• In March 1897, the Tejeros Convention was held. Bonifacio was Supremo at that point and presided. The convention, however, elected Aguinaldo to the presidency. Bonifacio, as Supremo, annulled the proceedings, but was ignored. Aguinaldo assumed the presidency. Bonifacio attempted to start a rival group and ended up being executed for treason. After this, the Katipunan was disestablished.
  • In November 1897, another insurgent government, the Republic of Biak-na-Bato was established with Aguinaldo as President.
  • In December 1897, the Pact of Biak-na-Bato was signed, creating a truce between the Spanish Colonial Governor-General Fernando Primo de Rivera and Emilio Aguinaldo to end the Philippine Revolution. As agreed in the pact, Aguinaldo and senior associates went into voluntary exile abroad.
  • In April 1898, the Spanish-American War began.
  • On May 1, 1898, Admiral Dewey destroyed the Spanish fleet in the Philippines in the Battle of Manila Bay. Dewey had only token land forces with him, however, which he used to establish basing in Cavite, south of Manila. Spanish forces remained in control of Manila, the Capital.
  • On May 19, 1898, Dewey transported Aguinaldo back to Manila from exile in Hong Kong. Aguinaldo restarted his revolution against Spain.
  • On June 12, 1898, Aguinaldo declared independence from Spain. Neither Spain, the U.S., nor any other country took official notice of this.
  • In June, US land forces arrived.
  • On August 13, 1898, US forces captured Manila in a mock battle which had been arranged with Spanish forces. Spain's Governor General surrendered the city to the US land commander, who established a U.S. military government in the interim pending execution of a treaty ending the war.
  • On December 10, 1898, the Treaty of Paris (1898) was concluded, ending the Spanish-American war and with Spain ceding the Philippines to the U.S. (the treaty impacted other former Spanish territories as well).
  • On January 23, 1899, Aguinaldo's insurgents established the Malolos Republic (the third of three insurgent governments they had established since declaring independence from Spain).
  • On February 4, 1899, active hostilities erupted between U.S. and insurgent Philippine forces. This quickly escalated into widespread armed conflict.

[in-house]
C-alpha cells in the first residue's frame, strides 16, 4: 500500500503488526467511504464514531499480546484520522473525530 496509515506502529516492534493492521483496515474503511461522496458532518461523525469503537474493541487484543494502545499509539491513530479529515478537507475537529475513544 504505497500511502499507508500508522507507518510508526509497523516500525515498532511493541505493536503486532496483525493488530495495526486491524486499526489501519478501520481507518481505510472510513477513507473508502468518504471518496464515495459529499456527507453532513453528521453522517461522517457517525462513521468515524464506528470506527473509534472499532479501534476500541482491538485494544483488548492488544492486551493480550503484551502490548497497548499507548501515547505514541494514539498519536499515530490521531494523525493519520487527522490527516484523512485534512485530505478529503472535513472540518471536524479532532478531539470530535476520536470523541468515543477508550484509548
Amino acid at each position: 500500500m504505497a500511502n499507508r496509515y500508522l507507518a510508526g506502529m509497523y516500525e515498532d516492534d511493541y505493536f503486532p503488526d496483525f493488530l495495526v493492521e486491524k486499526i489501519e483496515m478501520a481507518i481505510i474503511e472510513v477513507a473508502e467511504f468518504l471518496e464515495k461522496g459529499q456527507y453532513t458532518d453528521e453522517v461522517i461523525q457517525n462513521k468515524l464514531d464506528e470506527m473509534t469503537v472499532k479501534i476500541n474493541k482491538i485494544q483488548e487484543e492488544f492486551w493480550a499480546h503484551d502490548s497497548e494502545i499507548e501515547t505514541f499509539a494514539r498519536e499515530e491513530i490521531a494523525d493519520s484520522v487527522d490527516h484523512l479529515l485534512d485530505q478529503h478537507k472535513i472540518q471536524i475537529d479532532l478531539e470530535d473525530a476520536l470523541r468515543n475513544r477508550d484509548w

• In April of 1899, during a cessation in the fighting, a resolution to the U.S./Filipino conflict was nearly reached. That fell apart, however, when General Antonio Luna arrested Aguinaldo's then Cabinet and returned a more hawkish cabinet to their former positions.
  • Aguinaldo's insurgent government enacted a formal declaration of war on the U.S. in June of 1899.
All of that is described in more detail in lots of articles. None of those articles say that the U.S. surpressed a Filipino local government. The local government was Spanish, and that was replaced by a local US military government. The US military local government continued in place during the Philippine-American War, though insurgents controlled parts of the country at various times (much of the country at the start; little of the country at the end). As far as I can see (and I think this is widely supported by outside sources) Aguinaldo's various governments were insurgent revolutionary governments, first in revolution against Spain, and then in revolution against the US.
Changes should not be made to this article which put it into conflict with other related articles. Given this, what do you suggest? I'm headed off to bed; I'll try to look in here sometime tomorrow. Wtmitchell (talk) (earlier Boracay Bill) 13:40, 1 September 2012 (UTC)
───────────────────────── Well, it's another day. I see that you've continued the edit war, so I've made the AIV report (see here). While that is in process, I'll continue here.
It occurs to me that I should continue the rough chronological narrative bulleted above just a bit further. Here's a few more items:
  • In January 1899, President McKinley created the Schurman Commission, tasked to study the situation in the Philippines and make recommendations on how the U.S should proceed. Unfortunately, when the three civilian members of the commission arrived in the Philippines on March 4, they found armed conflict between US forces and Aguinaldo's insugent forces underway. As mentioned above, the commission attempted to broker a solution, but was unsuccessful in that (see here), and hostilities resumed.
  • On March 16, 1900, President McKinley created the Taft Commission, which was was granted legislative as well as limited executive powers to govern those portions of the Philippines under U.S. Control—the U.S. Military Government exercised authority over the remainder of the country.
  • Aguinaldo was captured on March 23, 1901, and swore an oath accepting the authority of the United States over the Philippines and pledging his allegiance to the American government on April 1, 1901. On April 19, he issued a Proclamation of Formal Surrender to the United States, telling his followers to lay down their weapons and give up the fight (see Philippine-American War#Decline and fall of the First Philippine Republic).